Supply chain IT reaps benefits of EMR innovation

By Larry McClain, Contributing Writer
09:56 AM
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Supply chain executives at the Premier Breakthroughs conference in Nashville June 15 agreed that materials management departments are often the IT stepchild in their organizations – although EMR innovations are making their jobs a lot easier.

“There’s still a mindset that supply chain doesn’t play a key role in hospital performance,” said Perry Willmore, director of supply chain management at St. Anthony’s Medical Center in St. Louis. “Consequently, the IT dollars mainly go to other departments. In contrast, Wal-Mart spends a ton of money on supply chain IT.”

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“When an organization makes an investment in an EMR, it’s indirectly a boost for supply chain,” said Jim Olsen, vice president of materials resource management at Carolinas Healthcare System in Charlotte, N.C. “We now have data on physician-preference items showing the costs, outcomes, and readmission rates associated with those products. At our facilities, we’ve always been able to make a strong case for supply chain IT upgrades. When we needed a data warehouse for supply information for all 33 of our hospitals, we were able to demonstrate that it would provide a four-fold return on investment.”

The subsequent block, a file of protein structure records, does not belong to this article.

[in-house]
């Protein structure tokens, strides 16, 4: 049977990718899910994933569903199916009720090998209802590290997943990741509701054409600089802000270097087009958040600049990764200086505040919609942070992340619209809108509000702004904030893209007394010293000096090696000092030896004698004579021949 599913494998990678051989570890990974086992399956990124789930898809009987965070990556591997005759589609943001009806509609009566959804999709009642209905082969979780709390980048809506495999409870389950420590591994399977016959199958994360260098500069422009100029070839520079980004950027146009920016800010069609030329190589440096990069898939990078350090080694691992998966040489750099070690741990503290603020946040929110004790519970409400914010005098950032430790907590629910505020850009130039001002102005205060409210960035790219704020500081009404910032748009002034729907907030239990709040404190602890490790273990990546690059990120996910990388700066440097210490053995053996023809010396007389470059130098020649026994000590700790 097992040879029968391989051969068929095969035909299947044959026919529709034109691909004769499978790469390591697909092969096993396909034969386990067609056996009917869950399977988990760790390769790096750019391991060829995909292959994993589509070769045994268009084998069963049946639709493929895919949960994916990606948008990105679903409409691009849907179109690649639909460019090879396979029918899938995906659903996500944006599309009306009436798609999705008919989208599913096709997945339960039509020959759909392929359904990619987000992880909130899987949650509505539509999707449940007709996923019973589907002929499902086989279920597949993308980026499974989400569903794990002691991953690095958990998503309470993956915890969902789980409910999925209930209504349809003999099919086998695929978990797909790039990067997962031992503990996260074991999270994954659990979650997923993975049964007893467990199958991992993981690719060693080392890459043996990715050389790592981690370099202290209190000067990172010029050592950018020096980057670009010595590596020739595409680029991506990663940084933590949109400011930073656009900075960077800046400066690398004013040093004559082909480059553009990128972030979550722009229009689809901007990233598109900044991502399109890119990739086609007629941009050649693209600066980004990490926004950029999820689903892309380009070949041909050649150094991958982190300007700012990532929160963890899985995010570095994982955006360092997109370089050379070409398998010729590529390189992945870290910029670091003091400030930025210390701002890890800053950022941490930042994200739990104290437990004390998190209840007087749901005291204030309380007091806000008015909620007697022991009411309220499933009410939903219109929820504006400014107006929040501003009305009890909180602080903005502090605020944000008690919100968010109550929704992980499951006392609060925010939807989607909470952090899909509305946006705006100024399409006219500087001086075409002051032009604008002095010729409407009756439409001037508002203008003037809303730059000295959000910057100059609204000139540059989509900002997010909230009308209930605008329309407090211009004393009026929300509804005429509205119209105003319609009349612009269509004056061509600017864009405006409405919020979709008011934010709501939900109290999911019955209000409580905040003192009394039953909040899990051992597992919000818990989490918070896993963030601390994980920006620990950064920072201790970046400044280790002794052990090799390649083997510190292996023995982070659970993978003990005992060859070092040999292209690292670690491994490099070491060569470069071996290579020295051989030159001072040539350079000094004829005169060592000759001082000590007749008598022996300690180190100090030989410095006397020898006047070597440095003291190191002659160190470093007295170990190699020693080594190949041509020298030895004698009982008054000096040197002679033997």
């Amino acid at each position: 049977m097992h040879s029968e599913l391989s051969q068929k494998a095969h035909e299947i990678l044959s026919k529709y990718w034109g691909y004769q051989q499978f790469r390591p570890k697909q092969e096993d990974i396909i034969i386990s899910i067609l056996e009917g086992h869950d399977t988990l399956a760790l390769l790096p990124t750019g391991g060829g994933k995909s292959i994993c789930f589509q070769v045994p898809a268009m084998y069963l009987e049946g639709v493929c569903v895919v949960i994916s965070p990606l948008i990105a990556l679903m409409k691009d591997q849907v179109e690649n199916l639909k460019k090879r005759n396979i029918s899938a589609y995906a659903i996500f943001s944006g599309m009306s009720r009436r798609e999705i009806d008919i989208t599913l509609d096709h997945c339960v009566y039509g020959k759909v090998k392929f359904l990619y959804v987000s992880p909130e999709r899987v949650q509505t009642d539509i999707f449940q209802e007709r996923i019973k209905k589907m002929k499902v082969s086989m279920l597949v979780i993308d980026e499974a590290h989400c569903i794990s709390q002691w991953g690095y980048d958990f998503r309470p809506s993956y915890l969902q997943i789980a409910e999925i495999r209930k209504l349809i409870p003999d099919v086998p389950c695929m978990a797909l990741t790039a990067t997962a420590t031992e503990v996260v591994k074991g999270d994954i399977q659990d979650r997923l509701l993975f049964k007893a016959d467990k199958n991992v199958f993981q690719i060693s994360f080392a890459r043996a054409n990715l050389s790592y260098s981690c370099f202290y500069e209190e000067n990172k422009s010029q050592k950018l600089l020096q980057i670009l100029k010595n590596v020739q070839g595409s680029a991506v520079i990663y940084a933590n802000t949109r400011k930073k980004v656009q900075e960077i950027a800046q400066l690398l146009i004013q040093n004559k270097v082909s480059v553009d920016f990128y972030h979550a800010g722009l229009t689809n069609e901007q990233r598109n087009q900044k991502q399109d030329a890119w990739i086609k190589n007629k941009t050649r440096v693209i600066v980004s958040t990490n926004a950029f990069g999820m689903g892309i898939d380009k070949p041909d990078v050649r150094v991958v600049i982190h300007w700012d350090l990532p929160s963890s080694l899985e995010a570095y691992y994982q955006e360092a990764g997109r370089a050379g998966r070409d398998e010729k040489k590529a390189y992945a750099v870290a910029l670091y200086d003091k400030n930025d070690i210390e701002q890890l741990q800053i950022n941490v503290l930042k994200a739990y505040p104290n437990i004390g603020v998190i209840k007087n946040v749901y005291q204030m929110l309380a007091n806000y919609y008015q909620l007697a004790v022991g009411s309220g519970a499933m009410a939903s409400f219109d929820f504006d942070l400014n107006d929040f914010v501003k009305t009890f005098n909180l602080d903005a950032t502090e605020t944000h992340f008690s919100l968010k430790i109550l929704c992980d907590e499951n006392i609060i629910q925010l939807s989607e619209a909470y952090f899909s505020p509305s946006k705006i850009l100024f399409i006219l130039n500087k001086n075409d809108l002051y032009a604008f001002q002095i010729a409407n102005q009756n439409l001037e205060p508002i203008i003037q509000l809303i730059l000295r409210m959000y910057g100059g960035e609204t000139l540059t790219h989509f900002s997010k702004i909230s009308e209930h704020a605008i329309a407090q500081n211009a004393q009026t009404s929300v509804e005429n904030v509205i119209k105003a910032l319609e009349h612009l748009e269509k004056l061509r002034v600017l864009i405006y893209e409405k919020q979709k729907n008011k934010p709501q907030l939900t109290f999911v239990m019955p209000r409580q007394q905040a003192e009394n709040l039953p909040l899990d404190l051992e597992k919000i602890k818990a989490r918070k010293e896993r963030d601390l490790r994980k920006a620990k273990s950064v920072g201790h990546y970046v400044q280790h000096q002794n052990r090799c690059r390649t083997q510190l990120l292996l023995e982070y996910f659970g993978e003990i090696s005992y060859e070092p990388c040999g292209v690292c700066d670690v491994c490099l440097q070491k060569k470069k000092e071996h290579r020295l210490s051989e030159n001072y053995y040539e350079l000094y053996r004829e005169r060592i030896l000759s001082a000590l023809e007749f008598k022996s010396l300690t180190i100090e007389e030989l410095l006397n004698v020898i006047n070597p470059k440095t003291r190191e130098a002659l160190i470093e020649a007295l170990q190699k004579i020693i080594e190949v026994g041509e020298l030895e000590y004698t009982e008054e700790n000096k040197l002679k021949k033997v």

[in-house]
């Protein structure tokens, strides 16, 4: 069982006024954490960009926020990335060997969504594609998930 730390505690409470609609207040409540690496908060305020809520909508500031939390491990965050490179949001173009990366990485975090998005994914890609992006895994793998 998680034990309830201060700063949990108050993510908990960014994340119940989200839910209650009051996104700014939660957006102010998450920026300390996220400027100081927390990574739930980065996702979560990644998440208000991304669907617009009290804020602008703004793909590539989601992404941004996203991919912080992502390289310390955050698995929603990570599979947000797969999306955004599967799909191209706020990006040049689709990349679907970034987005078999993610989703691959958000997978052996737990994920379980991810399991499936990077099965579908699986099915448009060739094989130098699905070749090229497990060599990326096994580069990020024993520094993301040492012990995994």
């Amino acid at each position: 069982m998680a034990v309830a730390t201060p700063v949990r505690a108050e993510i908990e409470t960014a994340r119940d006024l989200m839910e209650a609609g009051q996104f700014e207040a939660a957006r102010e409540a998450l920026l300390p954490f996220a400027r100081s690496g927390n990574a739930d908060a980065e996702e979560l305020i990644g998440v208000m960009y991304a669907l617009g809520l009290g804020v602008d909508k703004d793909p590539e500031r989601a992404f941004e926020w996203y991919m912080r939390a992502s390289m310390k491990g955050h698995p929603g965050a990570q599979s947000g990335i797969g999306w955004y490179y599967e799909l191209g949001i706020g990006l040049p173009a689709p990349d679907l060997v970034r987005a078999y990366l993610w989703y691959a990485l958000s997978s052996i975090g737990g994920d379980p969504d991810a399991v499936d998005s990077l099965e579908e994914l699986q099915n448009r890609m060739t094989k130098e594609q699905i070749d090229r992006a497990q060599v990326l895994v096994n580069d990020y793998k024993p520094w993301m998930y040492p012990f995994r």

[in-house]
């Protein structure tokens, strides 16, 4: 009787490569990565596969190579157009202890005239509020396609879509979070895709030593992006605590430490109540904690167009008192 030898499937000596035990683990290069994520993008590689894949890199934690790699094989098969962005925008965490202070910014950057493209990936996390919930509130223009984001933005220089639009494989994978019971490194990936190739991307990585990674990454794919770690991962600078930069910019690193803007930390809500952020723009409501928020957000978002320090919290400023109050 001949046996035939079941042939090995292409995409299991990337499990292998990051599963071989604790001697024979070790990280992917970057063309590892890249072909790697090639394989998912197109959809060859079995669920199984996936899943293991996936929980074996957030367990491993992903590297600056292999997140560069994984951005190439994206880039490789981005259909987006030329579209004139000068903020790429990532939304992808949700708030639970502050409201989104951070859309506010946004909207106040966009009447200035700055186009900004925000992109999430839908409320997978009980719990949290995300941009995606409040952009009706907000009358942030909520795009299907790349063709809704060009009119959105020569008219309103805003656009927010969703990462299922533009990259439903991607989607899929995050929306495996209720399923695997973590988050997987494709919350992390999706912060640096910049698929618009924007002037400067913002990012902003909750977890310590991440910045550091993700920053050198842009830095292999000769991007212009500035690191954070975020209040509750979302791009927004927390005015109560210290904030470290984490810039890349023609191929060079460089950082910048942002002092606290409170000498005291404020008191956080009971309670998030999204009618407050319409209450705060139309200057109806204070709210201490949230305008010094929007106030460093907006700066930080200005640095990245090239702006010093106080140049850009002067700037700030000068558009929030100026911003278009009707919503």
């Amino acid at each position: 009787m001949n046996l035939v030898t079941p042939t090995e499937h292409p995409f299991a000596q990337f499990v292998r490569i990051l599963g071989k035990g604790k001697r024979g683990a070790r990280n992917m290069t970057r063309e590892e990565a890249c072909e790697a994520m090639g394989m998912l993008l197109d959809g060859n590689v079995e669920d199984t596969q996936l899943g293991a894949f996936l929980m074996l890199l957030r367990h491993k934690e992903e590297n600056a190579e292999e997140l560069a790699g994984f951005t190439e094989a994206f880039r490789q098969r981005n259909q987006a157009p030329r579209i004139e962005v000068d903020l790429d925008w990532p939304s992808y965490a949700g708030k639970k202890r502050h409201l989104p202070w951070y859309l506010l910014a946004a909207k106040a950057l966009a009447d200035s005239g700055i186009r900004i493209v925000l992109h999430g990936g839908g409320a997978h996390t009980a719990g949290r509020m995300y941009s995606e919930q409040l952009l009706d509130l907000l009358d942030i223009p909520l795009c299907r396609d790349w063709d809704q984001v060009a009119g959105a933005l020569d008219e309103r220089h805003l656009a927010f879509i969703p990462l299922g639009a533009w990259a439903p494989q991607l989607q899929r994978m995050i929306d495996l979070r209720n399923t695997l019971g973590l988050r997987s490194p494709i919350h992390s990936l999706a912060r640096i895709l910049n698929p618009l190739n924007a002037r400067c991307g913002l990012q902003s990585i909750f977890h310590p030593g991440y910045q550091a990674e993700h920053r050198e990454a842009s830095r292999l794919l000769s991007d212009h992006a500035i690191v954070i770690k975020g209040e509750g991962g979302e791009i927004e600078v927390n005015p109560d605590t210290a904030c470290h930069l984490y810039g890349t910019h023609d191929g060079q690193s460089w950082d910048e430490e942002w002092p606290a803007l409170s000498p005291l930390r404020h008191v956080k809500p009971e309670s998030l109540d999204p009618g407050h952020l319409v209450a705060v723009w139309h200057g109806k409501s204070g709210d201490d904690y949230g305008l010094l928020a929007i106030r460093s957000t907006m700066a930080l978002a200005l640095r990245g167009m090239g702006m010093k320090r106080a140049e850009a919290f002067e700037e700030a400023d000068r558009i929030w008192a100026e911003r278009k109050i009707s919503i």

“It’s easy to overlook supply chain when IT budgets get set, but we’ve had good support for the IT upgrades we need, whether it’s hand-held devices or IT dollars to expand our clinical supply management capabilities,” said James O’Connor, vice president of supply chain management at Henry Ford Health System in Detroit.

[See also: Health systems target efficiency with GS1 Standards.]

The supply chain leaders concurred that physician attitudes about cost-cutting are changing rapidly. “The staff of a major cardiology group just became employees of our hospital,” said St. Anthony’s Willmore. “They’ve already established a supply committee, and what’s driving their interest is the fact that they now have some ‘skin in the game.’ They have a different mindset.”

O’Connor has also seen a change in attitude at Henry Ford, which now has 1,200 employed physicians. “Cost-cutting is on their radar now. We’ve had great success in working with physicians to competitively source spine and cardiology products.”